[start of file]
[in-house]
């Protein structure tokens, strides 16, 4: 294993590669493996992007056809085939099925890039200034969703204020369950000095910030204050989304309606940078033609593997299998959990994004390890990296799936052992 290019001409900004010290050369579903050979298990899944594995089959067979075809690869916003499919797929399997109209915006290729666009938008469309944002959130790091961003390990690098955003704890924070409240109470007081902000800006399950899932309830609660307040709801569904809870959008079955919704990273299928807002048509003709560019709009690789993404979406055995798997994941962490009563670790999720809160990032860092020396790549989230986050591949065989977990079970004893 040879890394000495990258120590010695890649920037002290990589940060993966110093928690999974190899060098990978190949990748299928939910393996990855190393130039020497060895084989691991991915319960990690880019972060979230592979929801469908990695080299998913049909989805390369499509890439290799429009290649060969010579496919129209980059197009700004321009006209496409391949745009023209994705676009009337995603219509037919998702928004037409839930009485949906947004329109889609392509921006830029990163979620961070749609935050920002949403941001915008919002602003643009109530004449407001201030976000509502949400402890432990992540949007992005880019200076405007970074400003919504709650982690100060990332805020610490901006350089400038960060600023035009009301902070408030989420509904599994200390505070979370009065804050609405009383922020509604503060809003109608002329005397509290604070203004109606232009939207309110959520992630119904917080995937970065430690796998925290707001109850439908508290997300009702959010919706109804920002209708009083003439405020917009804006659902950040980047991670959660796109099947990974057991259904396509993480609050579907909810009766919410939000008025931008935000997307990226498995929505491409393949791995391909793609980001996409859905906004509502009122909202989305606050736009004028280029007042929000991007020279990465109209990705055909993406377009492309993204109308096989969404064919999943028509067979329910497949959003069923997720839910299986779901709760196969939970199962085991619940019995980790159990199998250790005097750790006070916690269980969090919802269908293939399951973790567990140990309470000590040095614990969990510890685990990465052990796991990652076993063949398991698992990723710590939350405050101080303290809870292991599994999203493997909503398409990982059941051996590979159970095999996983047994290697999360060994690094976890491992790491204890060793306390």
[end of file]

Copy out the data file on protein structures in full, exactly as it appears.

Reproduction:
[in-house]
């Protein structure tokens, strides 16, 4: 294993590669493996992007056809085939099925890039200034969703204020369950000095910030204050989304309606940078033609593997299998959990994004390890990296799936052992 290019001409900004010290050369579903050979298990899944594995089959067979075809690869916003499919797929399997109209915006290729666009938008469309944002959130790091961003390990690098955003704890924070409240109470007081902000800006399950899932309830609660307040709801569904809870959008079955919704990273299928807002048509003709560019709009690789993404979406055995798997994941962490009563670790999720809160990032860092020396790549989230986050591949065989977990079970004893 040879890394000495990258120590010695890649920037002290990589940060993966110093928690999974190899060098990978190949990748299928939910393996990855190393130039020497060895084989691991991915319960990690880019972060979230592979929801469908990695080299998913049909989805390369499509890439290799429009290649060969010579496919129209980059197009700004321009006209496409391949745009023209994705676009009337995603219509037919998702928004037409839930009485949906947004329109889609392509921006830029990163979620961070749609935050920002949403941001915008919002602003643009109530004449407001201030976000509502949400402890432990992540949007992005880019200076405007970074400003919504709650982690100060990332805020610490901006350089400038960060600023035009009301902070408030989420509904599994200390505070979370009065804050609405009383922020509604503060809003109608002329005397509290604070203004109606232009939207309110959520992630119904917080995937970065430690796998925290707001109850439908508290997300009702959010919706109804920002209708009083003439405020917009804006659902950040980047991670959660796109099947990974057991259904396509993480609050579907909810009766919410939000008025931008935000997307990226498995929505491409393949791995391909793609980001996409859905906004509502009122909202989305606050736009004028280029007042929000991007020279990465109209990705055909993406377009492309993204109308096989969404064919999943028509067979329910497949959003069923997720839910299986779901709760196969939970199962085991619940019995980790159990199998250790005097750790006070916690269980969090919802269908293939399951973790567990140990309470000590040095614990969990510890685990990465052990796991990652076993063949398991698992990723710590939350405050101080303290809870292991599994999203493997909503398409990982059941051996590979159970095999996983047994290697999360060994690094976890491992790491204890060793306390």